Vitaly Shevchenko, Lita-M, MISSING
Andrei Bazvluk, Lita-M, MISSING
Yelena Petrova, Lita-M, MISSING
Shevchenko and Bazvluk, journalists from Lita-M, a small television company in Kharkhov, Ukraine, were reported missing by their colleagues in early September. Fellow correspondents last saw the pair Aug. 11 in Grozny, during heavy fighting between Russian federal troops and Chechen fighters who had seized control of Grozny on Aug. 6. Shevchenko and Bazvluk had traveled from their native Ukraine to Chechnya before warfare resumed in the capital. A third journalist, Yelena Petrova, a senior executive of Lita-M, was also believed to be missing. She did not contact her studio after mid-August, according to a colleague. An anonymous informant called the Kharkhov station on Sept. 13 and claimed that Petrova was being held by agents of the DGB, the former security forces of the separatist Dudayev government, in a bank building in the Achkhoi-Martan district outside of Grozny. CPJ urged Russian authorities to undertake a search for the three journalists. At year's end colleagues had found no trace of them.
Ramzan Khadzhiev, Russian Public Television (ORT), KILLED
Khadzhiev, chief of the Northern Caucasus bureau of Russian Public Television (ORT), was shot dead while attempting to leave Grozny, capital of the secessionist republic of Chechnya, with his wife and young son. Khadzhiev was shot in the head twice after being waved through a Russian military checkpoint. NTV, Russia's only independent television station, and the state-owned television station RTR both broadcast an account by an unidentified man who said he was a passenger in Khadzhiev's car. The man said that Khadzhiev presented his ORT press credentials to Russian soldiers at the checkpoint and was waved through, but then Russian armored vehicles opened fire on the journalist's car, an unmarked Volga. ORT reported a different account, saying that Khadzhiev, an ethnic Chechen, may have been targeted by Chechen rebels because of his support for the current Moscow-installed government in Chechnya. CPJ issued a press release about the murder, saying the Russian government's lack of reaction to the murder of journalists in Chechnya effectively condones further violence against journalists in the future. Khadzhiev was the 10th journalist to be killed in Chechnya since December 1994.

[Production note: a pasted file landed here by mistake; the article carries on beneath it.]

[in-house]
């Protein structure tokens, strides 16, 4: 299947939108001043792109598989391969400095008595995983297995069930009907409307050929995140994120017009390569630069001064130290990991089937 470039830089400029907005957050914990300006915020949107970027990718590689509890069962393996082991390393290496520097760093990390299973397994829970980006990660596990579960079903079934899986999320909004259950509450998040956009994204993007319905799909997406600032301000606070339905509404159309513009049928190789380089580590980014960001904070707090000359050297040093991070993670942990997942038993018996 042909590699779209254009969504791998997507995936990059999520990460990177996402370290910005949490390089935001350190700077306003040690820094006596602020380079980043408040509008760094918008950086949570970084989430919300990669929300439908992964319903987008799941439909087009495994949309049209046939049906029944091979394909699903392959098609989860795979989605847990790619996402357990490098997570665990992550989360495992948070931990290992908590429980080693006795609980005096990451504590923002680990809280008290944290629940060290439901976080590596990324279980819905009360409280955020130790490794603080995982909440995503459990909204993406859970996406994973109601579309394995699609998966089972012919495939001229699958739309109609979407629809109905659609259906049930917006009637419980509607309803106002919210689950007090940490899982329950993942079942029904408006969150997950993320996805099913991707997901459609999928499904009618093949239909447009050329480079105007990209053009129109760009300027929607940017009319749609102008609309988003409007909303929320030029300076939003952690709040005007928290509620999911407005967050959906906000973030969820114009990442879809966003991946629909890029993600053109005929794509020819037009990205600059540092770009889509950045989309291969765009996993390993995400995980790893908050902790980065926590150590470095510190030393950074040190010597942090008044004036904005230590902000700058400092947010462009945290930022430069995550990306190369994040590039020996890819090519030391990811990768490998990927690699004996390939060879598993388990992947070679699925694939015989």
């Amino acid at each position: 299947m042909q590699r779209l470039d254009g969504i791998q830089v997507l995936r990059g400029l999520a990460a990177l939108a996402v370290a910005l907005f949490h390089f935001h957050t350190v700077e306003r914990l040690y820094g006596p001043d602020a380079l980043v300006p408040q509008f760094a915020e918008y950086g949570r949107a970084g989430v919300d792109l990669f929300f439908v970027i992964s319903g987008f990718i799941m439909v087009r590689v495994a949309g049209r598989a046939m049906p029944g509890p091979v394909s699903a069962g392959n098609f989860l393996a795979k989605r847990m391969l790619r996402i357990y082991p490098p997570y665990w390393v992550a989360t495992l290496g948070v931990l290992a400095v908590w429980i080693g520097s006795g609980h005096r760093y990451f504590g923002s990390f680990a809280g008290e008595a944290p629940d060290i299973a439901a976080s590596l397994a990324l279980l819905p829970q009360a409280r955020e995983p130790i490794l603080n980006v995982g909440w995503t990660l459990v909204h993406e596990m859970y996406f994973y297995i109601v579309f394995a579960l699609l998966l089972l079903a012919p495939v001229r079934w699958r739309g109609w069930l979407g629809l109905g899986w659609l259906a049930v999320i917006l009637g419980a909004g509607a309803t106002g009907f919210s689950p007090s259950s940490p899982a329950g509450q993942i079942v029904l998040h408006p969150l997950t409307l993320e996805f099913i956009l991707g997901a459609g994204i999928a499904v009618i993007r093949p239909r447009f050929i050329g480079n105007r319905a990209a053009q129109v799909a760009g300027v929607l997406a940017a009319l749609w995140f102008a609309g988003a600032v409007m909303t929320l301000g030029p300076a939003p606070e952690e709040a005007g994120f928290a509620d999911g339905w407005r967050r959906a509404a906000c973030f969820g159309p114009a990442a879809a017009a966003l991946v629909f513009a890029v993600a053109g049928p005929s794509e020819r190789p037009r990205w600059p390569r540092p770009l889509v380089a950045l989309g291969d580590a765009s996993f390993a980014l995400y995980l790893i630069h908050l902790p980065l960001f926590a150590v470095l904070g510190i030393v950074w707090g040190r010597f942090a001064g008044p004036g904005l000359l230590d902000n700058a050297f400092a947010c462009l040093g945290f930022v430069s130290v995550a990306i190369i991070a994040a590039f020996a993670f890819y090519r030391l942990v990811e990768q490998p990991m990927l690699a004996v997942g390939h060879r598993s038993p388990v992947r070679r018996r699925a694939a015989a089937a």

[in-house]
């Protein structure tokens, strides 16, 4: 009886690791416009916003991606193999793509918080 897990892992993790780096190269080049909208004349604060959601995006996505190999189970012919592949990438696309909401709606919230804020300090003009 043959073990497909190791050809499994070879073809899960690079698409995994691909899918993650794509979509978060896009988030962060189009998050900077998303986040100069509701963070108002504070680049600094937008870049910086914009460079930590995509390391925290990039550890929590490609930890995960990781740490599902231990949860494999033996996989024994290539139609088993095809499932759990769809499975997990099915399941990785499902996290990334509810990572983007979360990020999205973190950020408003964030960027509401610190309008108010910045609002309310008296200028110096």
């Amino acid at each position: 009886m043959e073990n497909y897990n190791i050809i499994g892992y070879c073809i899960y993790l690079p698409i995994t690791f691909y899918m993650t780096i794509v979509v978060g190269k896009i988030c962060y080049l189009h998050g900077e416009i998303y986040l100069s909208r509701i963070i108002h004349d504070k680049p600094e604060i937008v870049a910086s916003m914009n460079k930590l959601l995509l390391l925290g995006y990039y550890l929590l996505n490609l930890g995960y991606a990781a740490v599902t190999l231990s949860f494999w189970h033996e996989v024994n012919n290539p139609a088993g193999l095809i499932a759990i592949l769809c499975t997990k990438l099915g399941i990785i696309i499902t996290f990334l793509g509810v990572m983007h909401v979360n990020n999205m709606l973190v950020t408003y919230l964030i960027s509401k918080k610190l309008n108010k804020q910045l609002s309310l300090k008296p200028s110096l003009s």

Valeriya Novodvorskaya, Novoye Vremya and Stolitsa, LEGAL ACTION
Trial proceedings against Novodvorskaya, a staff writer for Novoye Vremya and Stolitsa as well as a political activist, began in a Moscow municipal court. She was charged under Article 74 of the Russian Criminal Code for allegedly "inciting interethnic discord" and "disparaging the dignity of the Russian nation." The charges against Novodvorskaya stem from an interview she gave to the Estonian television program "Pikanyaevaryukhm" and from two articles she wrote for the Russian newspaper Novy Vzglyad in 1994. The prosecution asked for 18 months' imprisonment, during which time she would also be banned from journalistic activity. A verdict had been expected on Oct. 22, but the judge delayed, requesting that the prosecution investigate further. CPJ on Oct. 11 wrote to President Boris Yeltsin to express concern about the prosecution of Novodvorskaya. On Dec. 23, after lobbying by Parliament members, the Supreme Court lifted the restraining order on Novodvorskaya and she was permitted to travel outside Moscow. The investigation continued at press time.
Natalya Vasenina, Respublika, MISSING
Vasenina, editor in chief of Respublika, a local Grozny newspaper, was abducted from her home in central Grozny at 2:30 p.m. by two unidentified masked people, who threatened her with firearms and forced her into a car, according to reports by the Russian wire services RIA/Novosti and ITAR/TASS. The account of the abduction reportedly came from a well-informed source close to the Moscow-backed Chechen government of Doku Zavgayev. Respublika, one of the most popular Russian-language youth periodicals in Chechnya, is described as "centrist" in opinion, which means that it was not critical of the Zavgayev government.